I’m a planner. I always have — or hope to have — a plan for where I’ll be at a specific time and place.

Throughout last year, 10 days — July 13 through July 22 — were marked off in bold, red letters: pilgrimage in France. As I returned home July 23, I realized even the planner in me never could have accounted for what I experienced during those 10 days.

This summer, I had the opportunity to pilgrimage in France, visiting the cities of Lisieux and Lourdes. Going on this pilgrimage allowed me to understand what I strive for when I plan: purpose. I find meaning in being able to be convinced of a purpose. This purpose for where I am and what I am doing is found in what, or whom, I am directed toward.

For Catholics, this purpose is found in God. Travelling to the boundaries of the spiritual and natural worlds allowed me to perceive purpose more acutely. We come to these places at the invitation to draw closer to God — not only spiritually, but physically. Lisieux is the hometown of one of Catholicism’s greatest contemplative saints, St. Thérѐse. Lourdes is the site where Mary, the mother of God, appeared to St. Bernadette Soubirous in 1858. Lourdes is associated with the spring that Bernadette discovered at Mary’s direction and its miraculous healing waters. The site is home to 70 declared miracles. Each of these miracles underwent rigorous review by a medical committee.

For me, realizing the meaning of the present happened at a time that was unplanned and unexpected. Our day in Lisieux originally felt to me like just a stop along the way to Lourdes. I had thought of our day in Lisieux as a checkmark on a journey, instead of the pilgrimage it was.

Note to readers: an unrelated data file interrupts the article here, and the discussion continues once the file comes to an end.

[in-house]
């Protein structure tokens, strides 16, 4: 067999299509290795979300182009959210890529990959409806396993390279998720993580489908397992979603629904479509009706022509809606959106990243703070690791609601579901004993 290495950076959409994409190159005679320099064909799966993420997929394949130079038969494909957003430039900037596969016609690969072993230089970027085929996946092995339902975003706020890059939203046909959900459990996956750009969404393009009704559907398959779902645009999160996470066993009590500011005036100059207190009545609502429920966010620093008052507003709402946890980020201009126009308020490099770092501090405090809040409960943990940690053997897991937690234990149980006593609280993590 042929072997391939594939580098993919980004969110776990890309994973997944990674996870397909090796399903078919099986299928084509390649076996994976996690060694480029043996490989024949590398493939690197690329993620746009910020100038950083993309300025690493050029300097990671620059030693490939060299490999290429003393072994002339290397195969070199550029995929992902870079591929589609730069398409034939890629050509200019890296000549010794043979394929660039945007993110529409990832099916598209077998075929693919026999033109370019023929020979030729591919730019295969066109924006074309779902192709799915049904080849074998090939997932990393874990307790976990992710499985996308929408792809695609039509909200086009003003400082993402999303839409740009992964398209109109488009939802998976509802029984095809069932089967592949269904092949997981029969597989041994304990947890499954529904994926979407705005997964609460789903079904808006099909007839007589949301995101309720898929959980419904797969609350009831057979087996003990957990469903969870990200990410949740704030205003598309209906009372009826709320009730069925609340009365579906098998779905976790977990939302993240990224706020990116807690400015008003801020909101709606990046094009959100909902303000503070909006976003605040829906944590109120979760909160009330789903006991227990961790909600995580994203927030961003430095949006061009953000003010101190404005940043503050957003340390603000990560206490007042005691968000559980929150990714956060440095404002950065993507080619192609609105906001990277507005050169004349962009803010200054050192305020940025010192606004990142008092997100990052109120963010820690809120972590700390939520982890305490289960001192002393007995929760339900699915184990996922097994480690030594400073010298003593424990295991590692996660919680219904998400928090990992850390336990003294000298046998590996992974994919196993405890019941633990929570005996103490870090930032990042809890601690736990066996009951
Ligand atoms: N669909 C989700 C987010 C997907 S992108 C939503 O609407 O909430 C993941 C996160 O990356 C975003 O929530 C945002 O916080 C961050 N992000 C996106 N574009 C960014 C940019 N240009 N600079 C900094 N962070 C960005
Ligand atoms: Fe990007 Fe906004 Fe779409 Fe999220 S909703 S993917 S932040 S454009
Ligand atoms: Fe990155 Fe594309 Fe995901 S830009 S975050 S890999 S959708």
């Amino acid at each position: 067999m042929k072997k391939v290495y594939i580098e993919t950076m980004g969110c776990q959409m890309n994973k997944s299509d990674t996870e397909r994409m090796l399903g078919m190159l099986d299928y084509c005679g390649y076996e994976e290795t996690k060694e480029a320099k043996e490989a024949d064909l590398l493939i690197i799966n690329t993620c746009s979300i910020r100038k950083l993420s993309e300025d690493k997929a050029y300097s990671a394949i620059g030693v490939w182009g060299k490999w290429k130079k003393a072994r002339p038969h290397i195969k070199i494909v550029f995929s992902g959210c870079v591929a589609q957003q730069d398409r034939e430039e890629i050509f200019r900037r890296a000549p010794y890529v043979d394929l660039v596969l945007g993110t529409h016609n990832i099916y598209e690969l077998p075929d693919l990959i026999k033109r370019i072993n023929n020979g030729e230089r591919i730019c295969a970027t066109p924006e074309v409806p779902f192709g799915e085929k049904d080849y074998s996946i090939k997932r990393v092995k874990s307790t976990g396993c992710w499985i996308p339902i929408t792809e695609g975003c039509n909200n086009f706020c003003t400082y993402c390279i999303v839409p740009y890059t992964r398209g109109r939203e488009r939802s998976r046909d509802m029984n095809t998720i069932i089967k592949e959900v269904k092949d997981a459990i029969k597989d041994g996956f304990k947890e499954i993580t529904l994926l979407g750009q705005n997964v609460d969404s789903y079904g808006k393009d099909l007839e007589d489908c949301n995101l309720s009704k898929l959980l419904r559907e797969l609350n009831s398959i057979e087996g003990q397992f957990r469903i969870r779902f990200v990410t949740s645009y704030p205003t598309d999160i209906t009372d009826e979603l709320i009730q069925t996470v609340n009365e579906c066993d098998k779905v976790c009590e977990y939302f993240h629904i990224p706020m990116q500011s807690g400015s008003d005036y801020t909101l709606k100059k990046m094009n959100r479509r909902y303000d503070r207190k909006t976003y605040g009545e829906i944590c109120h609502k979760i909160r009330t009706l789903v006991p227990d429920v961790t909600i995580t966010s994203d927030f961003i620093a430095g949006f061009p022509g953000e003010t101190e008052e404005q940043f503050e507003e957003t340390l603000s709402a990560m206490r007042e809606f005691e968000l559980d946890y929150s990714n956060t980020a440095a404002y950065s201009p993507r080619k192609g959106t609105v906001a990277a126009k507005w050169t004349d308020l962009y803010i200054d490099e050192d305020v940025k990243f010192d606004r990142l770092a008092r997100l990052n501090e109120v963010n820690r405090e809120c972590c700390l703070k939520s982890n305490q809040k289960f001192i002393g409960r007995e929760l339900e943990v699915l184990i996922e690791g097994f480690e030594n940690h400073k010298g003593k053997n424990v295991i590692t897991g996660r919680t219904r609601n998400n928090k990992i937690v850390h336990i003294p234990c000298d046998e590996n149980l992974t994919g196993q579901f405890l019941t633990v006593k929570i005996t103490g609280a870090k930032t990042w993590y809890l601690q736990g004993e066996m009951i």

The morning had been rushed; it was not until we were in the cathedral where Thérѐse attended daily mass with her family that I finally had a moment to myself. After a three-hourlong bus ride and a stop at the Basilica of St. Thérѐse, I stopped thinking about where we were going — and, more importantly, where I was going — and just was.

I was arrested by the purpose of the present. In the opportunity to just be as I was, in preparation for Mass, I began to see the future not as an indefinite behemoth I needed to define, but the summation of discrete moments such as this one, where I could know my purpose in the moment. I realized that, in this moment, I was fulfilling my ultimate purpose. I realized that I didn’t need to plan.  

As a Catholic, I have always believed in a God whose will is greater than my own. Inevitably, something unexpected and contrary to our life plans will arise; we are only able to make sense of the senseless by understanding God’s will. In this sense, my pilgrimage gave me an acute awareness of what I should strive for not only during my next three years at Georgetown, but also for a lifetime.

In France, I realized that my life’s purpose is not dictated by my own narrow plans for myself. God calls us to so much more. Ultimately, He calls us to encounter Him and to abide eternally in that encounter with Him in Heaven. Pilgrimage shows us the need for purpose in each step we take toward our ultimate goal, whatever it may be.

Madeleine Ostertag is a sophomore in the College and the spiritual chair of Catholic Women at Georgetown. Into the Feminine Genius appears online every other Wednesday.

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